Step 4: Contact Family Members
During large power outages, stoplights and streetlights can go out too – making it unsafe to drive.
If your family members aren’t at home, get in contact with them. It might be best for them to remain at their current location until it is safer for them to come home.
Note that your family should have a contact plan in place.
Step 5: Unplug Appliances
When the power comes back on, it can cause a huge power spike which may damage electronics.
Hopefully all of your sensitive electronics are on surge protectors.
Even if they are, it is still smart to unplug all of your sensitive (expensive) electronics from the wall so they don’t get damaged when the power comes back on.
Step 6: See if Water is Safe to Drink
When the power goes out, water treatment centers might not work. You could still have clean-looking water coming from the tap, but it might not be safe to drink!
Call your local authorities to see if the water is safe to drink. Or, you can listen to your emergency radio to see if there is a “boil alert” in place.
**If you are unsure whether the water is safe to drink, always play it safe! Treat water before drinking it or use bottled water.
Step 7: Keep Fridge and Freezer Closed
According to Ready.gov, food kept in an unopened refrigerator will stay cold for about 4 hours.
A full freezer will keep its temperature for about 48 hours. You can learn more about this on their food safety page.
Step 8: Save Your Phone’s Battery
Turn off any power-consuming apps on your phone to save its battery. Do this even if you have a solar charger because you might not always be able to charge it.
Step 9: Stay Cool (Summer Power Outages)
If the power outage occurs during a heat wave and you have health conditions, then you might need to evacuate your home to a cooler location, such as a shopping mall or church.
Step 10: Stay Warm (Winter Power Outages)
If the power outage occurs during winter, now is the time to start using your emergency heating method. A wood stove is my personal favorite off-grid heating method.
Be cautious about using generators, camp stoves, or grills for heating as they can cause carbon monoxide poisoning.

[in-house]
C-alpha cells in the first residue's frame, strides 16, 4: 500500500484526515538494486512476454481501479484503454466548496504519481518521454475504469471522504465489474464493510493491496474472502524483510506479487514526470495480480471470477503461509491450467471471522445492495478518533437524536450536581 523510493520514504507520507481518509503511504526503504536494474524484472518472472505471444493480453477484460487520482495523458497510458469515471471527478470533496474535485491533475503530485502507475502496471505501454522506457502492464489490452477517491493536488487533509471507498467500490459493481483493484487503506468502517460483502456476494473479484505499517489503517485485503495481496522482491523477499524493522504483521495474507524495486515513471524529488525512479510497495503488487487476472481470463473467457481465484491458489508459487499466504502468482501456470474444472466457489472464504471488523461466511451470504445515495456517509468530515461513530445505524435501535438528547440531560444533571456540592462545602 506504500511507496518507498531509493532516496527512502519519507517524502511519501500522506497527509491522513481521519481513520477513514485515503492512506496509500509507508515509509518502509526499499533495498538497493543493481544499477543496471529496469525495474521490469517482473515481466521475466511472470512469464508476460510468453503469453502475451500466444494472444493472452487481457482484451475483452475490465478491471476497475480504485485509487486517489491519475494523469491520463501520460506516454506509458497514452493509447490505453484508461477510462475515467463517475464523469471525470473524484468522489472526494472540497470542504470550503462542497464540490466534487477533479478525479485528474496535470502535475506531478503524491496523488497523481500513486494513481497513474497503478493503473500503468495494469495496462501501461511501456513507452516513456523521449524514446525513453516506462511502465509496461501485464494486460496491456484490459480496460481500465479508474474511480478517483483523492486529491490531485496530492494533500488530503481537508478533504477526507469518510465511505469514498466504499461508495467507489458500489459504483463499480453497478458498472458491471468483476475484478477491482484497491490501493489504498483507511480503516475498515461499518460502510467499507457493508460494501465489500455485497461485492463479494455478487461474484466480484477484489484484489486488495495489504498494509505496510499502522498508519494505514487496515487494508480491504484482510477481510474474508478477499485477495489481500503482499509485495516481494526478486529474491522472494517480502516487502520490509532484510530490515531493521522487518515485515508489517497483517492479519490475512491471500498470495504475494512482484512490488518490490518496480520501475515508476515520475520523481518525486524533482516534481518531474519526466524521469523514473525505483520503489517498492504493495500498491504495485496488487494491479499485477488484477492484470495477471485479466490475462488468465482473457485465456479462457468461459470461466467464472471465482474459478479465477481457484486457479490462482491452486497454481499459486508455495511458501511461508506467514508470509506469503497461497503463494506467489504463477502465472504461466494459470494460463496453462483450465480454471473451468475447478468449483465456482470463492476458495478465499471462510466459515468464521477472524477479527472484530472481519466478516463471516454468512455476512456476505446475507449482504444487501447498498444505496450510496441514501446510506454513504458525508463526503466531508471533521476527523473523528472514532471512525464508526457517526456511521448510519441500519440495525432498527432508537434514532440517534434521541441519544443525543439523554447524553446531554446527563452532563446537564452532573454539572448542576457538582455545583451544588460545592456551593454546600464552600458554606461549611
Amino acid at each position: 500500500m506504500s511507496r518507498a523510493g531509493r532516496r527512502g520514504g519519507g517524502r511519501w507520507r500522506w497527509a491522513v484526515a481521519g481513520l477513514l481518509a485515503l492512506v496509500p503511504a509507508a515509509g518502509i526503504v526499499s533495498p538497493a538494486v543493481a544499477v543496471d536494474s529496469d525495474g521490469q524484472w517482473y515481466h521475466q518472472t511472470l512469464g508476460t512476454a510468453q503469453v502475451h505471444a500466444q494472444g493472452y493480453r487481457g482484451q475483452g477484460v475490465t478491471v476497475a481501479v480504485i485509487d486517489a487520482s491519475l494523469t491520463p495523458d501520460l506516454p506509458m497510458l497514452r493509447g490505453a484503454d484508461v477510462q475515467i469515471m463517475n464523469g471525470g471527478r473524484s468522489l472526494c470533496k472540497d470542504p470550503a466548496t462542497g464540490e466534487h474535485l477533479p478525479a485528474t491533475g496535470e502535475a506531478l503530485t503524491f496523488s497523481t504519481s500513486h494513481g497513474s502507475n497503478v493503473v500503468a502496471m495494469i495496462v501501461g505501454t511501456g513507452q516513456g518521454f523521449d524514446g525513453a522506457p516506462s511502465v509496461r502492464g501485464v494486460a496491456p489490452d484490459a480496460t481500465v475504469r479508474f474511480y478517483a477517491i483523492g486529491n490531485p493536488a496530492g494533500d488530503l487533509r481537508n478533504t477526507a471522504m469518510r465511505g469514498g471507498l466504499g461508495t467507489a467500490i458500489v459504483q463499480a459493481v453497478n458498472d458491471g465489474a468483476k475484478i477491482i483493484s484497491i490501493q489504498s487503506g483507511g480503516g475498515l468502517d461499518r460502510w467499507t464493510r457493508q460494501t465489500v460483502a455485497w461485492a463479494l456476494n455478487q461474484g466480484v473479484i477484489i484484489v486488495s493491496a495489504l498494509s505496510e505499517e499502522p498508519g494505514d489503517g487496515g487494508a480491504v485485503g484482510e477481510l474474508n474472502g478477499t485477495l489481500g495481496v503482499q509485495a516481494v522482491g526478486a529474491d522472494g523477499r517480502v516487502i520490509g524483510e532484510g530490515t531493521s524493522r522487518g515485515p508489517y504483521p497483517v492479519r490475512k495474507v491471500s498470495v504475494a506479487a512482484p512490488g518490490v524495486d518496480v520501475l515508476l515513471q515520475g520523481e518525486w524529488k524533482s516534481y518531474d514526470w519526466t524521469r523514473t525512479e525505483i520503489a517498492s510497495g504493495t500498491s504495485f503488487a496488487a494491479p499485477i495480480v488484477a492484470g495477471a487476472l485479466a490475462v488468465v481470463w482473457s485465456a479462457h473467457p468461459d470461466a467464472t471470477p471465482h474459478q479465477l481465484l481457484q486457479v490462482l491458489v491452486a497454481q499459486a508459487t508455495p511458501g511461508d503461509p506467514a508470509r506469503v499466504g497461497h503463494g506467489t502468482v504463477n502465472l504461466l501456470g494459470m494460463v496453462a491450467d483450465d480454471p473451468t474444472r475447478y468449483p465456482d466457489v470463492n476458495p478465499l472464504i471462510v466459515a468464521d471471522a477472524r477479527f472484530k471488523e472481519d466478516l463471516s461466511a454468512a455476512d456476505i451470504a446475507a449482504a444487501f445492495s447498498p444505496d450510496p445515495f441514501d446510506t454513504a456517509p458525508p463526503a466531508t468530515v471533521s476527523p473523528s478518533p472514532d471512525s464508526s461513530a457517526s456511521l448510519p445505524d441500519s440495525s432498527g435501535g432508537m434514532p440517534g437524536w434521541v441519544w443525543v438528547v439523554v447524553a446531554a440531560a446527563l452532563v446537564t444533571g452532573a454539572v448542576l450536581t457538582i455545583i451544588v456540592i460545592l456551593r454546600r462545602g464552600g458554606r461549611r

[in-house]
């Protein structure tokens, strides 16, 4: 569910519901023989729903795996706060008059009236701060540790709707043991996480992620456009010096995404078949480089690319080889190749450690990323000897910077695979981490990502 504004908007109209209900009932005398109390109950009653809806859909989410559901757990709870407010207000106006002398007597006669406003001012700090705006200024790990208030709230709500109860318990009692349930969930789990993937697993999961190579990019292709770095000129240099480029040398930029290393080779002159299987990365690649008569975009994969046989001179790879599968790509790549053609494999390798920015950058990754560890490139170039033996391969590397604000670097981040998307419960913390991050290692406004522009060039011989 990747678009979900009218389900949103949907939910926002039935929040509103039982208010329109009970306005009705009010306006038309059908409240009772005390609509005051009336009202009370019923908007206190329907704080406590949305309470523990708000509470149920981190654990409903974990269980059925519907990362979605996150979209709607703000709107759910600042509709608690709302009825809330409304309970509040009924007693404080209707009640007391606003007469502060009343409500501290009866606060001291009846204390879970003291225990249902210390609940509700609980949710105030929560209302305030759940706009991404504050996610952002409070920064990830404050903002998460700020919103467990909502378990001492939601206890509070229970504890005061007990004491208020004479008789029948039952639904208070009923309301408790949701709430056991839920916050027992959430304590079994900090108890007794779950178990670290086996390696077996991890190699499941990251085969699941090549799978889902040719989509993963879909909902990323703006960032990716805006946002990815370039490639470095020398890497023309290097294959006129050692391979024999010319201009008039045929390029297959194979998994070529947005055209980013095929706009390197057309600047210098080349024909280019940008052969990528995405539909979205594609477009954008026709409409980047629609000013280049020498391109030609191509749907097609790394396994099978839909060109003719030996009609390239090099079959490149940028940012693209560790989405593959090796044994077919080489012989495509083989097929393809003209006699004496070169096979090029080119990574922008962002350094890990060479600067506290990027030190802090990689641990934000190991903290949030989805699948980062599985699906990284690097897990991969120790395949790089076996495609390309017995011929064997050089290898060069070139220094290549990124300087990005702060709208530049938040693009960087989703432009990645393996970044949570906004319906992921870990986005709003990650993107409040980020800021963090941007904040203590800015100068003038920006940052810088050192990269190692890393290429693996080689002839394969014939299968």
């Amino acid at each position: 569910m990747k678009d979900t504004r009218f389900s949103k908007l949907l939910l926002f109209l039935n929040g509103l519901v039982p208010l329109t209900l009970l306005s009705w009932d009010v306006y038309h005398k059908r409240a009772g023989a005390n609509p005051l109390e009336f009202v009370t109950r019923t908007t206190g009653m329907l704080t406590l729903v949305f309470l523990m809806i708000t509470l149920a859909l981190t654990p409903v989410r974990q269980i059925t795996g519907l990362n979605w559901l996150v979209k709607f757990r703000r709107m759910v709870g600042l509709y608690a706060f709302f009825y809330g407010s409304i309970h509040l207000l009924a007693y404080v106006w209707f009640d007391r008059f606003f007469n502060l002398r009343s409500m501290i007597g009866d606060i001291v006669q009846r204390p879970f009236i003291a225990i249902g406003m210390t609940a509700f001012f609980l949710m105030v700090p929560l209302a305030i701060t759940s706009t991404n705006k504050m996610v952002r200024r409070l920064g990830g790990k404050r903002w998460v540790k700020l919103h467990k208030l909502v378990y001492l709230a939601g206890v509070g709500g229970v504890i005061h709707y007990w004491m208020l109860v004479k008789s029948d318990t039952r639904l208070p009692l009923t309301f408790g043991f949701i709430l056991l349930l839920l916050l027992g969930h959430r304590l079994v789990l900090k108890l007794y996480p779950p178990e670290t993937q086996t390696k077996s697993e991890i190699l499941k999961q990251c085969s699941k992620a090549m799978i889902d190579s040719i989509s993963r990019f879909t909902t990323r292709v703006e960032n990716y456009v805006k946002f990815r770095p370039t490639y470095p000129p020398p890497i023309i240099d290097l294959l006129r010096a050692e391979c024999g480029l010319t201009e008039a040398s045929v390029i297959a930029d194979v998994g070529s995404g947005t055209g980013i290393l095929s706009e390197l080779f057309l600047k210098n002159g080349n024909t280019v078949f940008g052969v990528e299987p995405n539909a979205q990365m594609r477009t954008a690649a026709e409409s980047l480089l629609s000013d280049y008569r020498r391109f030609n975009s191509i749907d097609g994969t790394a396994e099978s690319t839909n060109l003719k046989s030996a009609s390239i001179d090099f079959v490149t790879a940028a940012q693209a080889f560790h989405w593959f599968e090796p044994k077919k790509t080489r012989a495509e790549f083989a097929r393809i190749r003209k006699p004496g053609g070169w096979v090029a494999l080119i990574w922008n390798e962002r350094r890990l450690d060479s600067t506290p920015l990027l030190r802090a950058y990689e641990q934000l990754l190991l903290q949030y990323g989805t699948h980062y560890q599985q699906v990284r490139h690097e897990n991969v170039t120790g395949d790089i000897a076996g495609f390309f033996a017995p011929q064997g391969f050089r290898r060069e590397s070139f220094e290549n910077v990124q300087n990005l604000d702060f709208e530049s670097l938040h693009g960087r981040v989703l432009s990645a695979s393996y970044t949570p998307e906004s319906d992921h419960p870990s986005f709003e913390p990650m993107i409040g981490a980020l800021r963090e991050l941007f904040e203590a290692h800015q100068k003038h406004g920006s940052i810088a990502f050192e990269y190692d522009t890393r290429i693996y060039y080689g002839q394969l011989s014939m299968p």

You can get some passive solar heating during the daytime by keeping all curtains closed except those on south-facing windows. Close all drapes at night to trap some heat, and line windows and doorways with towels to prevent heat from escaping.
Step 11: Prevent Pipes from Freezing (Winter Power Outages)
Hopefully your pipes are well insulated so they don’t freeze. The easiest way to prevent pipes from freezing during power outages is to let a small stream of water flow through the faucets.
For long-term power outages during extreme weather, you’ll want to drain your hot water heater. You will also need to winterize the drainage system by putting antifreeze into the drain traps below toilets, sinks, washing machines, etc.
12. Stay Sane!
Play games, make shadow puppets, hang out with the neighbors in the dark… You might even enjoy the power outage and the digital detox it gives you!
Stop, Drop & Clean the Lent Out From Inside Your Dryer Vent!
We all know to clean out the lint screen of our dryers, right? Did you know if you aren’t cleaning the lint out of the INSIDE and VENT of your dryer you are putting your family in danger of a house fire? Over time lint will build up and settle in the bottom of your dryer and in your dryer vent. If you don’t clean this out the heat from the dryer can ignite a fire inside your dryer. You know what the boy scouts say, “lint is the great to start a fire”.
Here is an experience from someone who recently had a fire in her dryer and was lucky enough it didn’t start her house on fire.